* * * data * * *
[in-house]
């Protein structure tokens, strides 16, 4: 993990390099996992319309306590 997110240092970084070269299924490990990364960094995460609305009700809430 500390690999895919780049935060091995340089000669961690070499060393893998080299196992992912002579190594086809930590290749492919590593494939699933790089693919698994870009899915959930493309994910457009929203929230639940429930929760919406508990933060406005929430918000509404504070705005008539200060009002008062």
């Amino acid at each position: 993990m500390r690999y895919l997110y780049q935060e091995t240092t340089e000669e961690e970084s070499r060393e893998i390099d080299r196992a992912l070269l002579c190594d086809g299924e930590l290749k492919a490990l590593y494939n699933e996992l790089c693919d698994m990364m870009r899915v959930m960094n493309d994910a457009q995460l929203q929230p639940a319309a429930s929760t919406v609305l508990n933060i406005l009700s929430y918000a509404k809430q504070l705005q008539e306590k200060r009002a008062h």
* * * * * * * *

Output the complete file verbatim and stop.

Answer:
[in-house]
């Protein structure tokens, strides 16, 4: 993990390099996992319309306590 997110240092970084070269299924490990990364960094995460609305009700809430 500390690999895919780049935060091995340089000669961690070499060393893998080299196992992912002579190594086809930590290749492919590593494939699933790089693919698994870009899915959930493309994910457009929203929230639940429930929760919406508990933060406005929430918000509404504070705005008539200060009002008062």
């Amino acid at each position: 993990m500390r690999y895919l997110y780049q935060e091995t240092t340089e000669e961690e970084s070499r060393e893998i390099d080299r196992a992912l070269l002579c190594d086809g299924e930590l290749k492919a490990l590593y494939n699933e996992l790089c693919d698994m990364m870009r899915v959930m960094n493309d994910a457009q995460l929203q929230p639940a319309a429930s929760t919406v609305l508990n933060i406005l009700s929430y918000a509404k809430q504070l705005q008539e306590k200060r009002a008062h």